Tag Archives: Worry

The cycle of anxiety

 

anxiety photo

The cycle of anxiety

We all worry about things that threaten us but often we overestimate the threat and fear it more than we need to. When we feel the fear, we assume we won’t be able to cope with the threat. Many times we are wrong and this is what we need to focus on when we feel anxious.

If we feel anxious, it seems logical to do things to reduce that anxiety. Avoiding a situation is one way that we can avoid anxiety. It will certainly decrease anxiety initially but it only works on the short term and actually makes anxiety worse in the long run as we become more fearful of the world around us. The more we avoid, the more the fear grows and when we avoid situations we fear, we never learn the skills to cope and show ourselves that we cope better than we thought we would. We never get to test out our predictions when we avoid things. Stop avoiding and start approaching.

These things that we do to reduce our anxiety are known as safety behaviours. We do them to feel safe. Again Рthey only work for  a short while.

Examples of safety behaviours: avoidance, withdrawal, overthinking, over-eating, being excessively tidy, people pleasing, being too busy, etc

Reversing the cycle of anxiety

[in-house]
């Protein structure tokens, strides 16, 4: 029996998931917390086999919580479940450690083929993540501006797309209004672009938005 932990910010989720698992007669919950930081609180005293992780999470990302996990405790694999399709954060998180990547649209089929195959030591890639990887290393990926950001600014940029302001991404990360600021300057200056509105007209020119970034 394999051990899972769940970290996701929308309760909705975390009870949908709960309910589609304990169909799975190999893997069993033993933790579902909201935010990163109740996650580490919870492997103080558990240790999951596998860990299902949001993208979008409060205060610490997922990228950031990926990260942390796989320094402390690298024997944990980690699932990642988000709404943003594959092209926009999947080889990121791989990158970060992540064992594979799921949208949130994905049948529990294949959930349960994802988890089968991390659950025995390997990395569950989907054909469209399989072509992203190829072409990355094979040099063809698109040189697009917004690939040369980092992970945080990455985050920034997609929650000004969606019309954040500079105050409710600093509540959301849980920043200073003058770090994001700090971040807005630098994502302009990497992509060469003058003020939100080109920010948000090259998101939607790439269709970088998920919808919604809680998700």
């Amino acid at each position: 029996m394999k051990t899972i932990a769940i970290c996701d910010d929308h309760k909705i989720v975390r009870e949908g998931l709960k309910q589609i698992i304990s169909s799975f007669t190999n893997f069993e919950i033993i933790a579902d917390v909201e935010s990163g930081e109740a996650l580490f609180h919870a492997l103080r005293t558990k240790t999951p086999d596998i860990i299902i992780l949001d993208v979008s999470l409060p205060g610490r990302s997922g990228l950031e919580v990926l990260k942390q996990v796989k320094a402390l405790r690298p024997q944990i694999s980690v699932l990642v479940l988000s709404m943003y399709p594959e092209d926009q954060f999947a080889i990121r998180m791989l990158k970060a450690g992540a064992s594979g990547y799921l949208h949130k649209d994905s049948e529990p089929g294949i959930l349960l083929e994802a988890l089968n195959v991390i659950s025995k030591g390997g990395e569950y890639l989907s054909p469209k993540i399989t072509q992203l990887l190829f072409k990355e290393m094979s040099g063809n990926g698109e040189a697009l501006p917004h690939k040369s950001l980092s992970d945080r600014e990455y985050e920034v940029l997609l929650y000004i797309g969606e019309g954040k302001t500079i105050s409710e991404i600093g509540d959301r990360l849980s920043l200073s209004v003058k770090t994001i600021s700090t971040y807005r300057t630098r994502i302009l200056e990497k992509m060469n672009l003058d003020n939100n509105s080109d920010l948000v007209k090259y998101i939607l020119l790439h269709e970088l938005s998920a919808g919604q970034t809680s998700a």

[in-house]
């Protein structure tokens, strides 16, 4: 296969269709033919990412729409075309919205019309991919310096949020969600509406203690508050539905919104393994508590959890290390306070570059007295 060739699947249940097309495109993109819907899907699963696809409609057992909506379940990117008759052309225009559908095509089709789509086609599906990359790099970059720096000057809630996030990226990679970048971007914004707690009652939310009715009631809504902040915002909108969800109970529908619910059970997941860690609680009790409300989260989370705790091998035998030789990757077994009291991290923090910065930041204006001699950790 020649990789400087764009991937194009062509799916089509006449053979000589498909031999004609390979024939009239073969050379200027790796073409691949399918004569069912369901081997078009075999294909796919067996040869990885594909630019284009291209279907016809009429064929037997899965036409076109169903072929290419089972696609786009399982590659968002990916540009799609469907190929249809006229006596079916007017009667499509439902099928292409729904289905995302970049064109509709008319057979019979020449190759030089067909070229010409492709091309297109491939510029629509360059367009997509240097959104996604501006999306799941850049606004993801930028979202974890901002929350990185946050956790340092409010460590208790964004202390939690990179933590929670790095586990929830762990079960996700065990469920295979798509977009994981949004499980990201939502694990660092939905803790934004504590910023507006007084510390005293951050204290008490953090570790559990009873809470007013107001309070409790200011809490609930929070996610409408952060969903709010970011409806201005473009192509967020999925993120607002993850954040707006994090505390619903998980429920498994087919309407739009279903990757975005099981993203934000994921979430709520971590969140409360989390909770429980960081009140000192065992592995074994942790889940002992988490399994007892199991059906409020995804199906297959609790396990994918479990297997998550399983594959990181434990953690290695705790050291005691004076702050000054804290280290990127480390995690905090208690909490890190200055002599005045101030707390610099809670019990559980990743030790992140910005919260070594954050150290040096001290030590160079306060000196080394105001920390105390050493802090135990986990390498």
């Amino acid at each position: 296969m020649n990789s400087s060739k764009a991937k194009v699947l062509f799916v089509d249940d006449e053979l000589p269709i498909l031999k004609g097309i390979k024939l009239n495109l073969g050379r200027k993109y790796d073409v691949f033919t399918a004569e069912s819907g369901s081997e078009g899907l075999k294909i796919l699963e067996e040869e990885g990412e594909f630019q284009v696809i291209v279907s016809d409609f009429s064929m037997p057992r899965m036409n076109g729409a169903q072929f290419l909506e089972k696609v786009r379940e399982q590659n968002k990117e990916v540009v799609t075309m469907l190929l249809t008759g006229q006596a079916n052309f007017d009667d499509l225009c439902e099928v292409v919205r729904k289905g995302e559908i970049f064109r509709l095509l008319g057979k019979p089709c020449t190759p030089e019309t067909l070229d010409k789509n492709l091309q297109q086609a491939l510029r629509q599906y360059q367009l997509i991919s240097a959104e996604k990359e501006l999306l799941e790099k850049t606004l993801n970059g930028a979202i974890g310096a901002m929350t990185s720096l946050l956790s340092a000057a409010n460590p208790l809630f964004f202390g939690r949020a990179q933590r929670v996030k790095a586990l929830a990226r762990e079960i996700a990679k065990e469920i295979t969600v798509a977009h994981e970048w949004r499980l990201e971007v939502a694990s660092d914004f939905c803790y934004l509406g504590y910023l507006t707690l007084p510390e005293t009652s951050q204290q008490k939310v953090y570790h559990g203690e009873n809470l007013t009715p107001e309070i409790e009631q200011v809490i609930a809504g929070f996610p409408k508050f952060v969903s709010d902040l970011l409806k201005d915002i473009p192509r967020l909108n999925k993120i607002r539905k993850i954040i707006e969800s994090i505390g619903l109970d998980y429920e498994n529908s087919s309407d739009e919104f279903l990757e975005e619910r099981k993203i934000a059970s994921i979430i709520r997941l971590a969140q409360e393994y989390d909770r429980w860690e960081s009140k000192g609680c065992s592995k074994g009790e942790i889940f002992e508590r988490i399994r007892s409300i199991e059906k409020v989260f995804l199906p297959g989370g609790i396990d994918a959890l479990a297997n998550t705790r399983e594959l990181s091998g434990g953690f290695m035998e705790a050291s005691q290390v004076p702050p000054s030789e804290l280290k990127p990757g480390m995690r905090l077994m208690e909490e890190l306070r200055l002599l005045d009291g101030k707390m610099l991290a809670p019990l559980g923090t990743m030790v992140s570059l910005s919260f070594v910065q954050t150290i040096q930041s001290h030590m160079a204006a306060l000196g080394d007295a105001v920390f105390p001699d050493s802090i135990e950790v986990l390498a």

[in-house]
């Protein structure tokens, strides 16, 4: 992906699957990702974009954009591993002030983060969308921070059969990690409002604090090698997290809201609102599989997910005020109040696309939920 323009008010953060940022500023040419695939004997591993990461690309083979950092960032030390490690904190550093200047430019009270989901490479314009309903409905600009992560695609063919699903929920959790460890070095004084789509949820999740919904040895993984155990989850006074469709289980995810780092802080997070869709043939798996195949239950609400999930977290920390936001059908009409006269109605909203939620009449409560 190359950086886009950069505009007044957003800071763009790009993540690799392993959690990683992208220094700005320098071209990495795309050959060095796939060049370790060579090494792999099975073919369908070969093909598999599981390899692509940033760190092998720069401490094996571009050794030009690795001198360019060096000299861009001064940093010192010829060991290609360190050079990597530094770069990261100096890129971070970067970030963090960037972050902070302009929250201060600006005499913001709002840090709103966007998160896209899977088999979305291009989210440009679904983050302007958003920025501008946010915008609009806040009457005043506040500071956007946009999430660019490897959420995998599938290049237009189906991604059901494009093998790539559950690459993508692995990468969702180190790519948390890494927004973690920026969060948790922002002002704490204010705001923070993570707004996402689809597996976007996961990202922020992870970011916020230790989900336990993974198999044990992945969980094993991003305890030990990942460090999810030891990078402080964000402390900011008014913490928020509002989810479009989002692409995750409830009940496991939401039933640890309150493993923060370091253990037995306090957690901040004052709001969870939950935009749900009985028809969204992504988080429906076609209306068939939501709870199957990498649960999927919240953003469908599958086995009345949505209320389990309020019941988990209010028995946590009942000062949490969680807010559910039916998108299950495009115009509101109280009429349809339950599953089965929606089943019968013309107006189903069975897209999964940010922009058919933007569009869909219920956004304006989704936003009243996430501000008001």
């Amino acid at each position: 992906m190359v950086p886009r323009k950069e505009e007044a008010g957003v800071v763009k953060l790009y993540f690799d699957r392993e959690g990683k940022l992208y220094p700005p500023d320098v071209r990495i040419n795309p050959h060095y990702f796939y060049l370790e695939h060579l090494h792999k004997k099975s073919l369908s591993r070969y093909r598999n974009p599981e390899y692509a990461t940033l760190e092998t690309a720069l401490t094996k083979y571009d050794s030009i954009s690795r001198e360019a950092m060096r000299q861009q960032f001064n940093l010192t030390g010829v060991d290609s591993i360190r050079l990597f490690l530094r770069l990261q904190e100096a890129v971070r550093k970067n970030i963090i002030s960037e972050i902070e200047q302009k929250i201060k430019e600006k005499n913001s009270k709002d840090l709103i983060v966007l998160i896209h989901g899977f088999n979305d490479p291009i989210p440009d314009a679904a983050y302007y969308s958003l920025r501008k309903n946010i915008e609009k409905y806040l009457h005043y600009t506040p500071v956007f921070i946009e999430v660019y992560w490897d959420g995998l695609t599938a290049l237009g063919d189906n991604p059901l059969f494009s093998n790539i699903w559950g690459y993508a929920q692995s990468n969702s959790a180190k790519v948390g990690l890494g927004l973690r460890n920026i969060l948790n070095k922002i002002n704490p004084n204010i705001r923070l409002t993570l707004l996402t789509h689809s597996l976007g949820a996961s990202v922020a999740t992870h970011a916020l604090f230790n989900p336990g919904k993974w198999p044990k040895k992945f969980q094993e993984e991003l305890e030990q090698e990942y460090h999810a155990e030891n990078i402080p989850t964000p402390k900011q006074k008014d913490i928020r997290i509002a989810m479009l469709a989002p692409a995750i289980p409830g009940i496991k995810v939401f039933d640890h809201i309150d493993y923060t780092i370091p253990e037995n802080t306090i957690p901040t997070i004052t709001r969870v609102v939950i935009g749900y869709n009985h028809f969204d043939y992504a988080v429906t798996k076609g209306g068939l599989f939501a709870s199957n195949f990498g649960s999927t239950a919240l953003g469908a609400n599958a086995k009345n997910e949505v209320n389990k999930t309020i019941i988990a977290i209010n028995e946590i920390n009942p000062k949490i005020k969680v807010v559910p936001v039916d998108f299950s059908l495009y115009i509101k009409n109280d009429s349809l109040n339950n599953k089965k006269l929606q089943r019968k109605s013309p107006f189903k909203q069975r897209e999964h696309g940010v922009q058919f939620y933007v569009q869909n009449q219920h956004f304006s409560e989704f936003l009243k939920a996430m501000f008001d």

Gradually begin confronting scary situations.This will lead to improved confidence. Start with small steps and work your way up to situations that create the most anxiety. Keep repeating the behaviour – you need to keep putting yourself into situations that you fear in order to overcome them. Anxiety is a feeling that needs to be managed and unfortunately, it will probably be a constant companion to a certain degree. It’s when anxiety becomes unmanageable and interferes significantly with everyday functioning that it really needs to be addressed professionally – by a therapy or counsellor.

Accept that a certain amount of anxiety is normal for all of us and it is the body’s way of preparing us for action. It can be a good thing so learn to accept and manage your anxiety rather than fear it.

Mandy X

 

 

How to challenge worry

 

worrying

How to challenge worry

Worrying is a waste of time- it expends mental energy but doesn’t solve anything. Solution focused worry is the best type of worry but most worry is made up of random ‘nonsense’ thoughts that destroy the current moment by sucking the happiness out. So we spend our lives worrying about things that might never happen and at the same lose, we lose opportunities to enjoy peace of mind and contentment.

Here are positive beliefs about worry that are irrational:

 

  1. Worry aids with problem solving

Example: If I worry about problems, I am better able to find solutions for them.